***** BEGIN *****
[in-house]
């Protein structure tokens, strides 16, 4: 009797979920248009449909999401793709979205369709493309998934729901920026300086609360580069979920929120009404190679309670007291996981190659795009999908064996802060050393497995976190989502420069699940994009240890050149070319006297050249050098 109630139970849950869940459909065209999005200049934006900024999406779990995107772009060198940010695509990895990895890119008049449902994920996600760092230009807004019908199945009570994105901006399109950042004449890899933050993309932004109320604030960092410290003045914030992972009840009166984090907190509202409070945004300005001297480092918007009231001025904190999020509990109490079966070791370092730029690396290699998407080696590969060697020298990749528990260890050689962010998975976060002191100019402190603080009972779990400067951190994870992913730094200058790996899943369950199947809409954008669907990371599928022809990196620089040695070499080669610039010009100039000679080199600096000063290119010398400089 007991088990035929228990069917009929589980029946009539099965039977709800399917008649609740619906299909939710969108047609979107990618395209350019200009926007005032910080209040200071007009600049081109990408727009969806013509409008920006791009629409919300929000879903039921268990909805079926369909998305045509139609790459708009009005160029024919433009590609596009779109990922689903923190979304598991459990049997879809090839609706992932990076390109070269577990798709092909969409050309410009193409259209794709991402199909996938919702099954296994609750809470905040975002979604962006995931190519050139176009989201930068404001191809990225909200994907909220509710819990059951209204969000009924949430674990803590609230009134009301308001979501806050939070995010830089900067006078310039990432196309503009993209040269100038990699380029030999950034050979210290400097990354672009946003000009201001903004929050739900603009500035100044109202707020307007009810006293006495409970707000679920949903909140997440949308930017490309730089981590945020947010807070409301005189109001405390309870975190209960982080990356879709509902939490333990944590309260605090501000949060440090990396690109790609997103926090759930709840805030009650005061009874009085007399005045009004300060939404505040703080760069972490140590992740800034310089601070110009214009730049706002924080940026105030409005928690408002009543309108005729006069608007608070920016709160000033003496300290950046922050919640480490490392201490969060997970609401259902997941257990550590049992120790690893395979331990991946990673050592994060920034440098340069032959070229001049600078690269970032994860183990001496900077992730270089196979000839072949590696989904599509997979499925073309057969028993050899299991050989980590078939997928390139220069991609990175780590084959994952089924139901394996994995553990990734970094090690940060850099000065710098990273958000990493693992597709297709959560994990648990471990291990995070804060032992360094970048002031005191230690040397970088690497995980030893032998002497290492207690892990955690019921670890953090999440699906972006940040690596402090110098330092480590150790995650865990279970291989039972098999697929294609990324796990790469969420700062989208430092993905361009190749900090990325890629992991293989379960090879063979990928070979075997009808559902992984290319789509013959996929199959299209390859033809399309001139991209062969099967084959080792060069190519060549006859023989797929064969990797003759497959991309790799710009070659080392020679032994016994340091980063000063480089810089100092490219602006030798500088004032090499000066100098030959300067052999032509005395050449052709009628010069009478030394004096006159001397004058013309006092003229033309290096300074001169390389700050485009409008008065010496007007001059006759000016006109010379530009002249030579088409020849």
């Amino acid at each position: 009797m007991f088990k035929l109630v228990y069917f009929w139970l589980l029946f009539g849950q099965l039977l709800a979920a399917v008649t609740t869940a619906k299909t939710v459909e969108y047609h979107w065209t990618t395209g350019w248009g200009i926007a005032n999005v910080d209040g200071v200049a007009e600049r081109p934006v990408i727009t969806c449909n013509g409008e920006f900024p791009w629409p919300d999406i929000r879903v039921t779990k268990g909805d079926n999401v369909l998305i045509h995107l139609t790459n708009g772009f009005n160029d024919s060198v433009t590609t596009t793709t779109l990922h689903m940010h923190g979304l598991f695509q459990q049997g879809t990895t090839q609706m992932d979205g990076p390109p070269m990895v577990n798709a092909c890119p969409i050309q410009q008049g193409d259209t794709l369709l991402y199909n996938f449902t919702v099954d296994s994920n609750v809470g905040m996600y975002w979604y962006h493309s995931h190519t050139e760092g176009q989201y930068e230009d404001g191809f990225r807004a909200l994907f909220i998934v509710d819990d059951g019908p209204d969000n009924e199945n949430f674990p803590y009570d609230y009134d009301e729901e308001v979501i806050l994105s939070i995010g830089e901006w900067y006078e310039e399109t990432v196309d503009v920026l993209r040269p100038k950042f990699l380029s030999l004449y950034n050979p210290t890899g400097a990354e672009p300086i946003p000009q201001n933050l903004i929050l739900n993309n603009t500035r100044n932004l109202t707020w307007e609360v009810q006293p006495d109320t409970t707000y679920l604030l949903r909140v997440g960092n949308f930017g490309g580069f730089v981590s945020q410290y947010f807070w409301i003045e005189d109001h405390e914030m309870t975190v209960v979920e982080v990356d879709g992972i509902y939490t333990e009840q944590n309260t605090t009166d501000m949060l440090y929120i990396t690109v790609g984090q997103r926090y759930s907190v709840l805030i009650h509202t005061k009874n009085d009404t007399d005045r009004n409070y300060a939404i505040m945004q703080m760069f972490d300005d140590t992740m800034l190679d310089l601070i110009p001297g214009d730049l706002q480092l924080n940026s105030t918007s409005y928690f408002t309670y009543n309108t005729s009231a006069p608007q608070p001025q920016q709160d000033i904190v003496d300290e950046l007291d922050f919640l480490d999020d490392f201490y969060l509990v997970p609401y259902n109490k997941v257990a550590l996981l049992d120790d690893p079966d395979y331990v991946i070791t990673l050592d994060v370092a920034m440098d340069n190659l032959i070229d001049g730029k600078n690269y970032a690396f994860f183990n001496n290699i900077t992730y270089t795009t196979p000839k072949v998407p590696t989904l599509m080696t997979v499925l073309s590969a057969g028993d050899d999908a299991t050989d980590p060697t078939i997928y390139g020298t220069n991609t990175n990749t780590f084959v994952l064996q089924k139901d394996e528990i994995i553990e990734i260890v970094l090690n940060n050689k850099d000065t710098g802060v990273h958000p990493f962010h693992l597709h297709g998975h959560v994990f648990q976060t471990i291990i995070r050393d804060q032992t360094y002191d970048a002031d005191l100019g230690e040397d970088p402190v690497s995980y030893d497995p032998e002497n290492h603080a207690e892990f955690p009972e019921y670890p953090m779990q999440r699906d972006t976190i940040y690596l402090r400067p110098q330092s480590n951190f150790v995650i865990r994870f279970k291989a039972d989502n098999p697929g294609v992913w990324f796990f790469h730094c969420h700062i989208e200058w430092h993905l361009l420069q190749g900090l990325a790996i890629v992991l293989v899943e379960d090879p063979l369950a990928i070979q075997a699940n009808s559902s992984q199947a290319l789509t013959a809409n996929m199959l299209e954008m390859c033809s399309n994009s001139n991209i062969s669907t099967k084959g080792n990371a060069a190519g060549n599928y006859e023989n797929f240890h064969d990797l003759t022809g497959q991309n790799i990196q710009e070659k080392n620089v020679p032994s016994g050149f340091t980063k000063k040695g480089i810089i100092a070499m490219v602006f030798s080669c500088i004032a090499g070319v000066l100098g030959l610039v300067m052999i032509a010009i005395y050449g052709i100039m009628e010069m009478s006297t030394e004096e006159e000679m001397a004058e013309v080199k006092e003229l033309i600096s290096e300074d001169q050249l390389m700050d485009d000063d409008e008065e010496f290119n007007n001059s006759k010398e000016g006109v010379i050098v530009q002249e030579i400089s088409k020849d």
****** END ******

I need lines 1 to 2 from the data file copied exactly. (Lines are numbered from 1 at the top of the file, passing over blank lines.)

[in-house]
């Protein structure tokens, strides 16, 4: 009797979920248009449909999401793709979205369709493309998934729901920026300086609360580069979920929120009404190679309670007291996981190659795009999908064996802060050393497995976190989502420069699940994009240890050149070319006297050249050098 109630139970849950869940459909065209999005200049934006900024999406779990995107772009060198940010695509990895990895890119008049449902994920996600760092230009807004019908199945009570994105901006399109950042004449890899933050993309932004109320604030960092410290003045914030992972009840009166984090907190509202409070945004300005001297480092918007009231001025904190999020509990109490079966070791370092730029690396290699998407080696590969060697020298990749528990260890050689962010998975976060002191100019402190603080009972779990400067951190994870992913730094200058790996899943369950199947809409954008669907990371599928022809990196620089040695070499080669610039010009100039000679080199600096000063290119010398400089 007991088990035929228990069917009929589980029946009539099965039977709800399917008649609740619906299909939710969108047609979107990618395209350019200009926007005032910080209040200071007009600049081109990408727009969806013509409008920006791009629409919300929000879903039921268990909805079926369909998305045509139609790459708009009005160029024919433009590609596009779109990922689903923190979304598991459990049997879809090839609706992932990076390109070269577990798709092909969409050309410009193409259209794709991402199909996938919702099954296994609750809470905040975002979604962006995931190519050139176009989201930068404001191809990225909200994907909220509710819990059951209204969000009924949430674990803590609230009134009301308001979501806050939070995010830089900067006078310039990432196309503009993209040269100038990699380029030999950034050979210290400097990354672009946003000009201001903004929050739900603009500035100044109202707020307007009810006293006495409970707000679920949903909140997440949308930017490309730089981590945020947010807070409301005189109001405390309870975190209960982080990356879709509902939490333990944590309260605090501000949060440090990396690109790609997103926090759930709840805030009650005061009874009085007399005045009004300060939404505040703080760069972490140590992740800034310089601070110009214009730049706002924080940026105030409005928690408002009543309108005729006069608007608070920016709160000033003496300290950046922050919640480490490392201490969060997970609401259902997941257990550590049992120790690893395979331990991946990673050592994060920034440098340069032959070229001049600078690269970032994860183990001496900077992730270089196979000839072949590696989904599509997979499925073309057969028993050899299991050989980590078939997928390139220069991609990175780590084959994952089924139901394996994995553990990734970094090690940060850099000065710098990273958000990493693992597709297709959560994990648990471990291990995070804060032992360094970048002031005191230690040397970088690497995980030893032998002497290492207690892990955690019921670890953090999440699906972006940040690596402090110098330092480590150790995650865990279970291989039972098999697929294609990324796990790469969420700062989208430092993905361009190749900090990325890629992991293989379960090879063979990928070979075997009808559902992984290319789509013959996929199959299209390859033809399309001139991209062969099967084959080792060069190519060549006859023989797929064969990797003759497959991309790799710009070659080392020679032994016994340091980063000063480089810089100092490219602006030798500088004032090499000066100098030959300067052999032509005395050449052709009628010069009478030394004096006159001397004058013309006092003229033309290096300074001169390389700050485009409008008065010496007007001059006759000016006109010379530009002249030579088409020849």